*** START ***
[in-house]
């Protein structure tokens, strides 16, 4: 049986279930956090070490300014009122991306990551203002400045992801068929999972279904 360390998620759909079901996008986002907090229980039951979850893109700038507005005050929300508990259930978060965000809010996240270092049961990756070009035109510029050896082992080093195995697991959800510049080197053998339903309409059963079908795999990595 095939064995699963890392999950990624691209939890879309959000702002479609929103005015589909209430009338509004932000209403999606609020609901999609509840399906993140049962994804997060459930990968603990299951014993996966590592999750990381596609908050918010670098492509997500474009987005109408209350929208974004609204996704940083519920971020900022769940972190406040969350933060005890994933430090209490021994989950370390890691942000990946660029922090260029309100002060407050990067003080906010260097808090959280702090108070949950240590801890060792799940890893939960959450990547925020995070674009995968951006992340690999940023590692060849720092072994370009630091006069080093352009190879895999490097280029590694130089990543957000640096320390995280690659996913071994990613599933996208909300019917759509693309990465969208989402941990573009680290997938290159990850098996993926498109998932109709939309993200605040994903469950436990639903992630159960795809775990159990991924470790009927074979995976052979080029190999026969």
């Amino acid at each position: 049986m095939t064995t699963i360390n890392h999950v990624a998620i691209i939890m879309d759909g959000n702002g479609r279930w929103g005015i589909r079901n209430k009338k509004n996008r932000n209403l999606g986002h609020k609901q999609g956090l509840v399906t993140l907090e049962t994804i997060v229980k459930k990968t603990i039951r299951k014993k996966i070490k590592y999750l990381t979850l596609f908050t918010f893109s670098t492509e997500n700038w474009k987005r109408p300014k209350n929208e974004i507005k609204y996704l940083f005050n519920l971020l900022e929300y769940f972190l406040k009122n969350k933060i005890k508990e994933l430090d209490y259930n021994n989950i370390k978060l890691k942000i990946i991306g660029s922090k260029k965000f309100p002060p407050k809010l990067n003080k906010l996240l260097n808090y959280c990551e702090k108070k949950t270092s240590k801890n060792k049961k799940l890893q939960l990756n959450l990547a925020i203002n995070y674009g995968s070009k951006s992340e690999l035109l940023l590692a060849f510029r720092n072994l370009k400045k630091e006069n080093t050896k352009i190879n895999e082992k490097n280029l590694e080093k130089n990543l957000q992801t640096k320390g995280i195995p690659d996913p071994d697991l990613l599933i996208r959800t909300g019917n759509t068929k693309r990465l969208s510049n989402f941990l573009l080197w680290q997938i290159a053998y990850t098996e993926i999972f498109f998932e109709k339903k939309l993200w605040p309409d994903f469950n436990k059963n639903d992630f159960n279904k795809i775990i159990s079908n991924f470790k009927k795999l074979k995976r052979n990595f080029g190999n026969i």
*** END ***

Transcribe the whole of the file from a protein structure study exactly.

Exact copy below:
[in-house]
């Protein structure tokens, strides 16, 4: 049986279930956090070490300014009122991306990551203002400045992801068929999972279904 360390998620759909079901996008986002907090229980039951979850893109700038507005005050929300508990259930978060965000809010996240270092049961990756070009035109510029050896082992080093195995697991959800510049080197053998339903309409059963079908795999990595 095939064995699963890392999950990624691209939890879309959000702002479609929103005015589909209430009338509004932000209403999606609020609901999609509840399906993140049962994804997060459930990968603990299951014993996966590592999750990381596609908050918010670098492509997500474009987005109408209350929208974004609204996704940083519920971020900022769940972190406040969350933060005890994933430090209490021994989950370390890691942000990946660029922090260029309100002060407050990067003080906010260097808090959280702090108070949950240590801890060792799940890893939960959450990547925020995070674009995968951006992340690999940023590692060849720092072994370009630091006069080093352009190879895999490097280029590694130089990543957000640096320390995280690659996913071994990613599933996208909300019917759509693309990465969208989402941990573009680290997938290159990850098996993926498109998932109709939309993200605040994903469950436990639903992630159960795809775990159990991924470790009927074979995976052979080029190999026969």
């Amino acid at each position: 049986m095939t064995t699963i360390n890392h999950v990624a998620i691209i939890m879309d759909g959000n702002g479609r279930w929103g005015i589909r079901n209430k009338k509004n996008r932000n209403l999606g986002h609020k609901q999609g956090l509840v399906t993140l907090e049962t994804i997060v229980k459930k990968t603990i039951r299951k014993k996966i070490k590592y999750l990381t979850l596609f908050t918010f893109s670098t492509e997500n700038w474009k987005r109408p300014k209350n929208e974004i507005k609204y996704l940083f005050n519920l971020l900022e929300y769940f972190l406040k009122n969350k933060i005890k508990e994933l430090d209490y259930n021994n989950i370390k978060l890691k942000i990946i991306g660029s922090k260029k965000f309100p002060p407050k809010l990067n003080k906010l996240l260097n808090y959280c990551e702090k108070k949950t270092s240590k801890n060792k049961k799940l890893q939960l990756n959450l990547a925020i203002n995070y674009g995968s070009k951006s992340e690999l035109l940023l590692a060849f510029r720092n072994l370009k400045k630091e006069n080093t050896k352009i190879n895999e082992k490097n280029l590694e080093k130089n990543l957000q992801t640096k320390g995280i195995p690659d996913p071994d697991l990613l599933i996208r959800t909300g019917n759509t068929k693309r990465l969208s510049n989402f941990l573009l080197w680290q997938i290159a053998y990850t098996e993926i999972f498109f998932e109709k339903k939309l993200w605040p309409d994903f469950n436990k059963n639903d992630f159960n279904k795809i775990i159990s079908n991924f470790k009927k795999l074979k995976r052979n990595f080029g190999n026969i």